She-Ra/Adora voiced by Aimee Carrero. Picture: Netflix
When it comes to animation series Netflix has been hitting it out the park with "Voltron: Legendary Defender," the on-going "Tales of Arcadia" by Academy Award-winning director Guillermo del Toro and Carmen Sandiego. 

"She-Ra and the Princesses of Power" came as a surprise last year and Dreamworks seems to be on a roll when it comes to their animated shows on Netflix. 

She-Ra and the Princesses of Power is a reboot of the eighties show "She-Ra: Princess of Power". And while "She-Ra: Princess of Power" was poorly made as a sister show to "He-Man and Masters of the Universe" to she toys to girls. 

The new reboot which is currently streaming its second season is a show on its own, and the creators have taken an opportunity to not only update the show for modern times but also delivery great social commentary that is enjoyable for both adult and kids alike. 

One of the biggest changes has been the way She-Ra/Adora(Aimee Carrero) is written and portrayed as a strong female lead with her costume changing to something more practical and no longer for the male gaze.  The Princesses themselves have been updated too. They are representative not only in ethnicity, but body shape and queer identity. Hell, there are even two princesses that are dating in the show and the writers have treated as a normal part of their universe. Which again shows that openly queer characters can be in a show that caters to kids without it being an issue.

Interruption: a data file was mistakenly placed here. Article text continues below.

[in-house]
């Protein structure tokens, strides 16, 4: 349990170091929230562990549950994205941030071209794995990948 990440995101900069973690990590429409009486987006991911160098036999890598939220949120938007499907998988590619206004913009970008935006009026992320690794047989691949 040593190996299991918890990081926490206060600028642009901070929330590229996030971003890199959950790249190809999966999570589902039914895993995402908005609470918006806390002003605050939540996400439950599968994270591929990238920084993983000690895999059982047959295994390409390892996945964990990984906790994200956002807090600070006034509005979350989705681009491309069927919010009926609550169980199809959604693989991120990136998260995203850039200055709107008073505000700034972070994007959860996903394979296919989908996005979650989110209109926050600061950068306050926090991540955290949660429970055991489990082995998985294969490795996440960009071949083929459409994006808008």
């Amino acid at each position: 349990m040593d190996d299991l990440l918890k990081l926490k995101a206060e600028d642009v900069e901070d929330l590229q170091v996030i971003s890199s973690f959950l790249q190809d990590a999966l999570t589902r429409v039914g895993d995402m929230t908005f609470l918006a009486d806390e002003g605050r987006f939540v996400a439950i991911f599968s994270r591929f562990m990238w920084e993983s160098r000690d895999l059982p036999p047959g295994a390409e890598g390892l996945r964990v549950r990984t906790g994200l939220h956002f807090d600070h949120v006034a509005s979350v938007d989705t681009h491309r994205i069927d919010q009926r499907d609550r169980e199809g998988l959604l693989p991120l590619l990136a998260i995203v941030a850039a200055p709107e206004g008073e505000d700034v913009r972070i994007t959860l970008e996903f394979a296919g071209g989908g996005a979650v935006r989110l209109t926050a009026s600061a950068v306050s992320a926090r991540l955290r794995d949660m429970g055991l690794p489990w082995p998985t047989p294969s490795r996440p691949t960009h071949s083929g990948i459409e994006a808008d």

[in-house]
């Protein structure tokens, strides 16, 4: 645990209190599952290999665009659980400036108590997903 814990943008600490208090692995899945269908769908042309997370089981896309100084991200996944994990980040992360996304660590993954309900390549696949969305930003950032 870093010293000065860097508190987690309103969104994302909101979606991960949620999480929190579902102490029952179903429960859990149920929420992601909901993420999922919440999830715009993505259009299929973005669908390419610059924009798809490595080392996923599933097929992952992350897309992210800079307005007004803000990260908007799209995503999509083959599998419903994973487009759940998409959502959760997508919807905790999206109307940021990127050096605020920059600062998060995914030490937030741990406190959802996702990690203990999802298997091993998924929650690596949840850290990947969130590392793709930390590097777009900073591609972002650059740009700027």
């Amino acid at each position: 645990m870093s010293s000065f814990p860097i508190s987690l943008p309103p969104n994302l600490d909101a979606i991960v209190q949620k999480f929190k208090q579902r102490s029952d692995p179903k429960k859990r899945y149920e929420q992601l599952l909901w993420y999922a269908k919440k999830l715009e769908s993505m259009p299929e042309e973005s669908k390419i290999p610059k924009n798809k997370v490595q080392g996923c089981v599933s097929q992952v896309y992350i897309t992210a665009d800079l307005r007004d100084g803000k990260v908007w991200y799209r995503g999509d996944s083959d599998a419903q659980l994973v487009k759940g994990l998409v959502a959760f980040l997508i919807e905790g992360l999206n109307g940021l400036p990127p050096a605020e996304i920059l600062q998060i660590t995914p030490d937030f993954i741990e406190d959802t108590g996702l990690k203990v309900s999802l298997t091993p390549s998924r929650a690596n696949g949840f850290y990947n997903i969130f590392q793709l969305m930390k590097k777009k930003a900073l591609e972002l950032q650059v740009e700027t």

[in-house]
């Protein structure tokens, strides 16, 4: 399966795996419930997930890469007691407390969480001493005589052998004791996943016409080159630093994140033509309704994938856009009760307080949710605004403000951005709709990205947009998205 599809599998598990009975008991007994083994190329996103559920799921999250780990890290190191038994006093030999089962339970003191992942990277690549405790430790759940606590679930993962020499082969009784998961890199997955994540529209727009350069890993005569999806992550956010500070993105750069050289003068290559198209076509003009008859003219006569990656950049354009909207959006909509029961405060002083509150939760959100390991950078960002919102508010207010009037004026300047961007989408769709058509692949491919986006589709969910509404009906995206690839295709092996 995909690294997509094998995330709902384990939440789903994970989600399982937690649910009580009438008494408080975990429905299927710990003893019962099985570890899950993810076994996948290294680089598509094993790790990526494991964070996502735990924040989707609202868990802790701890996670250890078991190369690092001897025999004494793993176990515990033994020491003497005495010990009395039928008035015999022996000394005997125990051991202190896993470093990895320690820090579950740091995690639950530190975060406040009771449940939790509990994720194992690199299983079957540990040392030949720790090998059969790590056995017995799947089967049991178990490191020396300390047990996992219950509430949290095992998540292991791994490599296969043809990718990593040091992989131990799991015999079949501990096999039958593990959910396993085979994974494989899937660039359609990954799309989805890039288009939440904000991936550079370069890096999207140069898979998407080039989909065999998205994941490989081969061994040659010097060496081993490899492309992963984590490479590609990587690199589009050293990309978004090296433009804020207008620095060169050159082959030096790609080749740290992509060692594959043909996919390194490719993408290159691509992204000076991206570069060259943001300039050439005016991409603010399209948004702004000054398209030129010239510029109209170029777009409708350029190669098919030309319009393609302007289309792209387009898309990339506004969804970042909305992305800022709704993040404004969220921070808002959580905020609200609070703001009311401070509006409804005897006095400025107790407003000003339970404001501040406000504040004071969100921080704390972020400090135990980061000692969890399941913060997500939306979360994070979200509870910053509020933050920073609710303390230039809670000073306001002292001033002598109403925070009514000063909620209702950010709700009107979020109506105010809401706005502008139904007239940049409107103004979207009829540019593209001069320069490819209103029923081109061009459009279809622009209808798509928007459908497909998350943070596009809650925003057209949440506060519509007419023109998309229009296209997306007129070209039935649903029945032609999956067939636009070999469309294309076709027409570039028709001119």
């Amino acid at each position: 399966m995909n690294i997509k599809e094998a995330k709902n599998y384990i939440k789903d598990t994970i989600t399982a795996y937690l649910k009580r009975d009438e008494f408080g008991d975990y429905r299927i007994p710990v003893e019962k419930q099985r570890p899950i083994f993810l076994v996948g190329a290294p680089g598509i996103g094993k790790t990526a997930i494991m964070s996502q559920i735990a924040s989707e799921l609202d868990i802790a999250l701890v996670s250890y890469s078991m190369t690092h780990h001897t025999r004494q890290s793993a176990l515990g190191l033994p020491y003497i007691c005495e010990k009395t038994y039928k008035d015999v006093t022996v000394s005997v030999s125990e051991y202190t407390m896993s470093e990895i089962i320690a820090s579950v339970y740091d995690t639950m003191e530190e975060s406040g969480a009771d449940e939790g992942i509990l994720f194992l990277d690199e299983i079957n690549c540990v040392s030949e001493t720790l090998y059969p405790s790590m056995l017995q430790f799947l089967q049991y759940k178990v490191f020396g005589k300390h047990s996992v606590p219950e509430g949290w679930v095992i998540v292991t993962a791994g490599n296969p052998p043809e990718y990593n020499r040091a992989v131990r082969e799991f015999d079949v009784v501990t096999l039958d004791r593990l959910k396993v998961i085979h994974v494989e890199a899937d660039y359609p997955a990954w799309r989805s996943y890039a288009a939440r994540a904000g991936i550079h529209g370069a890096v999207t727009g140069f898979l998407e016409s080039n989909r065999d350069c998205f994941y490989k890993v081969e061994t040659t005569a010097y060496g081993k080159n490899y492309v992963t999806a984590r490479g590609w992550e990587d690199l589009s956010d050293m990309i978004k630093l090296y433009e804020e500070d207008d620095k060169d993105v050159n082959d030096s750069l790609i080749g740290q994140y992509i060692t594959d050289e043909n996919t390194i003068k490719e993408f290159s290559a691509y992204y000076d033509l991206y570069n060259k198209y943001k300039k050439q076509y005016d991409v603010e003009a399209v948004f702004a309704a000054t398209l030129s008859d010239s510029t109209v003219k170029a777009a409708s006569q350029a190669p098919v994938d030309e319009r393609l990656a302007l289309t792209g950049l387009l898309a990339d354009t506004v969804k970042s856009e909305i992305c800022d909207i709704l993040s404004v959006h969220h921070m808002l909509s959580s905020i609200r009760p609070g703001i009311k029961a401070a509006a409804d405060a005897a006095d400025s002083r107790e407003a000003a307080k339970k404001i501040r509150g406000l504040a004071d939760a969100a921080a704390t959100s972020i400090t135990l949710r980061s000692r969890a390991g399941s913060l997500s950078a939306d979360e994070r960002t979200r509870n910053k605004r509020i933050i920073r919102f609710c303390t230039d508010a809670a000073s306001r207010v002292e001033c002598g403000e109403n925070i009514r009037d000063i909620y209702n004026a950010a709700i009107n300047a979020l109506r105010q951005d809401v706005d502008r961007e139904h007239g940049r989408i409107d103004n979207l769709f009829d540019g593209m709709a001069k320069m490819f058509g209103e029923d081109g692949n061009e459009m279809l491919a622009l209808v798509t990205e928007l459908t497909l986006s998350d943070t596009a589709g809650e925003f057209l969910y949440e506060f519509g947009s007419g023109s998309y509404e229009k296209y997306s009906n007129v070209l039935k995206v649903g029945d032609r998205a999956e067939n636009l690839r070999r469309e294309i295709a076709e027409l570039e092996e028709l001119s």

The show overall is extremely well written with the focus squarely on the character relationships, specifically Adora and Catra( AJ Michalka). The supporting characters also have a ton of character development from season one going into season two. This is something not present on most of the modern day cartoons on terrestrial television. They treat children like simpletons who can’t follow multiple story arcs. Rather opting for the villain of the week approach that has very little entertainment value.  Even though when I was a tween I was watching "X-Men: The Animated Series and Batman: The Animated Series". And both of them had fully realised characters with various plot points that were dealt with over several episodes. 

The show is also brilliantly animated and when Adora transforms into She-Ra it is a fest for the eyes. The second season is a bit short at only a mere seven episodes. However, I’m assuming they’re doing the same thing they did with Voltron, where they would essentially split up a season so you can watch two seasons in one year. 

The show is still paced well and we get a couple of back stories from characters that give you more insight into who they are now in the second season. Bow(Marcus Scribner) gets a whole episode dedicated to him and the fact that the writers weren’t afraid not only have one of their main characters have gay dads. But have them also show affection on screen is amazing. 

The episode also has an inverted allegory for coming out. Since in the episode Bow comes out to his dads has a soldier for the Princess Alliance - which they are against after the previous alliance failed -  and had been hiding it from them in fear that they might reject him. And they responded with love which brought tears to my eyes. 

We really do need more of these kinds of animated shows that are both entertaining for everyone but represents the world will live in now. I can’t wait for the next season since a big cliffhanger was left with the last episode. And I’m sure it won’t be a disappointment.